Margie, the oldest, and Ken, one-and-a-half years Gerald's senior, went off to join Clyde Miller's Wild West Show when Gerald was about 12. It didn't take long for the younger brother to follow suit and at the age of 13, Gerald went off to join Clyde Miller's Wild West Show too.

The Roberts' clan was known for putting on impromptu rodeos on the Roberts' ranch. Parked cars would form the arena and the Roberts' kids would put on a show for anyone around town who wanted to watch. E.C. and friend Wally Evans got the idea to start the Flint Hills Rodeo when Margie, Ken and Gerald decided to have a rodeo on the family farm in 1937. "They threw up some snow fence and the fun began."

Famous rodeo cowboys, such as Jim Shoulders and Casey Tibbs, who were lifelong friends of the family, spent countless hours on the Roberts' ranch learning the ways of the rodeo business.

From working the livestock on the farm and riding all day long in the Wild West Show, Gerald had all the hands on training a future Professional Cowboy could ask for. There was no question about it . . . Gerald loved to ride and he rode anything and everything in sight.

Professional Rodeo would be his destiny . . .

 

 

 

The first child was Marjorie Mae (or Margie as she was sometimes called), born July 3, 1916. She was a beautiful, awe-inspiring woman who grew up to be a nationally acclaimed trick rider and a champion bareback bronc rider (when the event was still open to women).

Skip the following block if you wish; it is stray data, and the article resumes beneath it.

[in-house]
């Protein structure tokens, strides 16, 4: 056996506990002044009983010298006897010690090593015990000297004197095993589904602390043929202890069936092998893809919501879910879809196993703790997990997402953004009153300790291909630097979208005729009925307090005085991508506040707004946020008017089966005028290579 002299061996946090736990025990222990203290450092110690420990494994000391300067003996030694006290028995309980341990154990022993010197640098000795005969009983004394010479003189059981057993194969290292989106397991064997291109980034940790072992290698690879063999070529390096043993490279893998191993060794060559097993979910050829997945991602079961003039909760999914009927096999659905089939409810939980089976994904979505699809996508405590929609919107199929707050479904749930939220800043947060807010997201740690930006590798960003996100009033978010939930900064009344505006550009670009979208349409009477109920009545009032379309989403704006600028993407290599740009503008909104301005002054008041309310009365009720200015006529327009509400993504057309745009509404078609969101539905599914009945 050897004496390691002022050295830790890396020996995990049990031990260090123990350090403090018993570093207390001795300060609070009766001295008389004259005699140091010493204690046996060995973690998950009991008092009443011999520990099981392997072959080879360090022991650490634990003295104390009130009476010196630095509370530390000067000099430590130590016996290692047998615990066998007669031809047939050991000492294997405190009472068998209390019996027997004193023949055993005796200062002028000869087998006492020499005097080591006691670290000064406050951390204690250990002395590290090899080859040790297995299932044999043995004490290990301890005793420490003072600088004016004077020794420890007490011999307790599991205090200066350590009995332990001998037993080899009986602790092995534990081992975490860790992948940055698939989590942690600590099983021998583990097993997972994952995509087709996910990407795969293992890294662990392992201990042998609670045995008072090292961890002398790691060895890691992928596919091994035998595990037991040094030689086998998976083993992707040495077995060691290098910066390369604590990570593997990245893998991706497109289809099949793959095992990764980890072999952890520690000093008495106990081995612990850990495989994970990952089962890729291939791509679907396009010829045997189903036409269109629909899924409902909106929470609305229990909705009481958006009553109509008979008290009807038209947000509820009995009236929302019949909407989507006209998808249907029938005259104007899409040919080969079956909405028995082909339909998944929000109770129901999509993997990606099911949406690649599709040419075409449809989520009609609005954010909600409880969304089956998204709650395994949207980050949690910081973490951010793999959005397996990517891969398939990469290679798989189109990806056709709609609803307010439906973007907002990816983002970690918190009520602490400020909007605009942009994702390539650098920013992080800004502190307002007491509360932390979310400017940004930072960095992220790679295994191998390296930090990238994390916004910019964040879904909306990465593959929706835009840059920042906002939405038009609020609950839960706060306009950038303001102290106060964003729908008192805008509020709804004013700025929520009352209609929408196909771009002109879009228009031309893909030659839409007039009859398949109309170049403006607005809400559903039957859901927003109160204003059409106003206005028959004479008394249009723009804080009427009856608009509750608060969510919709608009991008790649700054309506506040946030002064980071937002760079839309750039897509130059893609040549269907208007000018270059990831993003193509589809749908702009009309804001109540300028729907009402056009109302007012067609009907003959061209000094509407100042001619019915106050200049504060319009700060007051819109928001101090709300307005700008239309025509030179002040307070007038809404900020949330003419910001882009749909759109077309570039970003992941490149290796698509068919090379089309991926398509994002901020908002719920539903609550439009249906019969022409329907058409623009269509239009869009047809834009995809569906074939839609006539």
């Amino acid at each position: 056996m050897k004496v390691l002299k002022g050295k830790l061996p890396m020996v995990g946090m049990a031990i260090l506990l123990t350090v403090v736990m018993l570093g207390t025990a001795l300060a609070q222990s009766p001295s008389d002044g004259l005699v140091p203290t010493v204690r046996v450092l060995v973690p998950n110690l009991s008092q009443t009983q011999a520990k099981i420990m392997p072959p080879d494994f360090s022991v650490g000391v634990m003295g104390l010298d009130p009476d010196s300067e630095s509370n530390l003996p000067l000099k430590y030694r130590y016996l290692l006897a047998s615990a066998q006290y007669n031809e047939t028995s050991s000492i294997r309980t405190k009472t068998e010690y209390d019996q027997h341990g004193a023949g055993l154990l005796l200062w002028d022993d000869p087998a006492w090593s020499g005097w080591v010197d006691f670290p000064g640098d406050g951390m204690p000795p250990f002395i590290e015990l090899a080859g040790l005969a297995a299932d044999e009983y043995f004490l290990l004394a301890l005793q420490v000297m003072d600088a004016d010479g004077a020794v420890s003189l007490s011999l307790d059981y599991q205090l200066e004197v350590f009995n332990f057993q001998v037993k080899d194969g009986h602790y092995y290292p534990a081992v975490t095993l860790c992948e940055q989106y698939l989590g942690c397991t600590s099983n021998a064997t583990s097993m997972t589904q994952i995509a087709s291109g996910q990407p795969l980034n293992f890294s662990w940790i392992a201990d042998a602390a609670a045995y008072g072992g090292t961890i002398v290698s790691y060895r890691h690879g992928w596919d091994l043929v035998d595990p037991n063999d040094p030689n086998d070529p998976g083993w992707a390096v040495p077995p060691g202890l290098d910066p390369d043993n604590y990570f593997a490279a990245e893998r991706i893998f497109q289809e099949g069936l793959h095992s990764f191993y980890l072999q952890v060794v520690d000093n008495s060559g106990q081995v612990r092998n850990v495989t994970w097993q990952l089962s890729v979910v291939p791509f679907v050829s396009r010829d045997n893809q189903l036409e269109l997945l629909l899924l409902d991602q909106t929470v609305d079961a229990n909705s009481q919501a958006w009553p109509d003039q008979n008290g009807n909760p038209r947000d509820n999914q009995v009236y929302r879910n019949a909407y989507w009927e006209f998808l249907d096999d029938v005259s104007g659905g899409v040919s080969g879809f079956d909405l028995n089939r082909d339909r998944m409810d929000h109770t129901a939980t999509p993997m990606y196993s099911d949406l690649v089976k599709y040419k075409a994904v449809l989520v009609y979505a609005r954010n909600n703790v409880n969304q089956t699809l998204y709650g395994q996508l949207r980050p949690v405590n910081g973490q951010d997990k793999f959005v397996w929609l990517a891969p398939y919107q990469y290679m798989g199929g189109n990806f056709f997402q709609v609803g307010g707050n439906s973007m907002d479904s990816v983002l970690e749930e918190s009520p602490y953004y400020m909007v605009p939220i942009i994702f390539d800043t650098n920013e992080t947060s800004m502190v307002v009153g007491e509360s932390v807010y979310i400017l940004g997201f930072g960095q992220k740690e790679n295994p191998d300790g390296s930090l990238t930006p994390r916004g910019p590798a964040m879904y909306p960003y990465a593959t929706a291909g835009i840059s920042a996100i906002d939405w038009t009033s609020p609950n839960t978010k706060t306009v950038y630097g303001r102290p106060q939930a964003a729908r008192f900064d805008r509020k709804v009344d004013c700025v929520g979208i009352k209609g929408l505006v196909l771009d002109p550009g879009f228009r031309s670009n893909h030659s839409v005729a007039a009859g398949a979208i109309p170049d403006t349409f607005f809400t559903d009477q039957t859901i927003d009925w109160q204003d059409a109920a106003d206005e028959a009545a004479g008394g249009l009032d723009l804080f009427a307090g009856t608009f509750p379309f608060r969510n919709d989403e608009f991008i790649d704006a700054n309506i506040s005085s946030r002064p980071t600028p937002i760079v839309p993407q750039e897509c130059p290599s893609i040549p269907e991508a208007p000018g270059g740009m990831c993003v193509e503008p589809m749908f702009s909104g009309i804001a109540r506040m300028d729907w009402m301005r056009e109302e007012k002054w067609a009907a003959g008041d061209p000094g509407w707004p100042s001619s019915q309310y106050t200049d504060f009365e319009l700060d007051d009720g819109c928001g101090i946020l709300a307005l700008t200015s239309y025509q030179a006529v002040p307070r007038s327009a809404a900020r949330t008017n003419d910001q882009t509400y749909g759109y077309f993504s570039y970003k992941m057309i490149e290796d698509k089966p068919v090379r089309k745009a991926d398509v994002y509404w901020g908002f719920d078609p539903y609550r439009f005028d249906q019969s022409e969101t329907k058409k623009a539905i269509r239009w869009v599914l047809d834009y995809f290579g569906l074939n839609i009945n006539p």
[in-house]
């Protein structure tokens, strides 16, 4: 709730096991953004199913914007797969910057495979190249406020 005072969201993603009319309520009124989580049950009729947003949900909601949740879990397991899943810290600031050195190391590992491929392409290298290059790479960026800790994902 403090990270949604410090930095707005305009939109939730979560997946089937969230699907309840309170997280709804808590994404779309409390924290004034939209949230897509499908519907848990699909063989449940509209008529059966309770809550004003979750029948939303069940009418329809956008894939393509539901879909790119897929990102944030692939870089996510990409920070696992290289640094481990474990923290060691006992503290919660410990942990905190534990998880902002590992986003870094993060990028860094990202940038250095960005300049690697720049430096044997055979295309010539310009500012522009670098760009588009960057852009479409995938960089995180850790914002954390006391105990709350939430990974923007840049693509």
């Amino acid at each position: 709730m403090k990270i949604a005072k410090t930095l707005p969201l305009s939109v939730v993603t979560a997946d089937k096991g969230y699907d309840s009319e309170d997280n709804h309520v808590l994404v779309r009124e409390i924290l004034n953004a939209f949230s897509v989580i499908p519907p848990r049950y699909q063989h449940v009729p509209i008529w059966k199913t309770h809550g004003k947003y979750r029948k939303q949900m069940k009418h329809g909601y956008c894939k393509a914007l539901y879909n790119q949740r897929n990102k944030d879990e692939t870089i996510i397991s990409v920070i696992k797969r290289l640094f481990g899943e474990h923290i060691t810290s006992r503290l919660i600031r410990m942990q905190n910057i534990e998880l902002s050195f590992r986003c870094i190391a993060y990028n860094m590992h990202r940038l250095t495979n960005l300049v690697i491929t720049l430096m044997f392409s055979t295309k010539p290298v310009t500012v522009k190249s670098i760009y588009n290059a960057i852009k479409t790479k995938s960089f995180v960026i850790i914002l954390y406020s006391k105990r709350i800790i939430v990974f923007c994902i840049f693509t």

At the age of 19, Margie originated "the dive" - a trick ride in which she stood in the saddle and leaned far forward over the neck of her speeding horse. She discovered the trick by accident when she lost her balance while standing in the saddle and realized that the resistance of the wind and the speed of her horse kept her from falling. The thunderous applause that followed her "accidental" trick ride led Margie to perfect it and incorporate it into her act in Clyde Miller's Wild West Show.

She rode bareback at all the big rodeos of her day including Cheyenne and Madison Square Garden. She won the women's bronc riding in 1940 at Cheyenne, Wyoming. Margie (Hart), who died of cancer on April 23, 1982, is recognized as the champion cowgirl she was . . . she's in the National Cowgirl Hall of Fame in Fort Worth, Texas (inducted in 1987). Margie had no children.



Margie Roberts riding at the Cheyenne Frontier Days Rodeo
Margie on Strawberry
Cheyenne Frontier Days Rodeo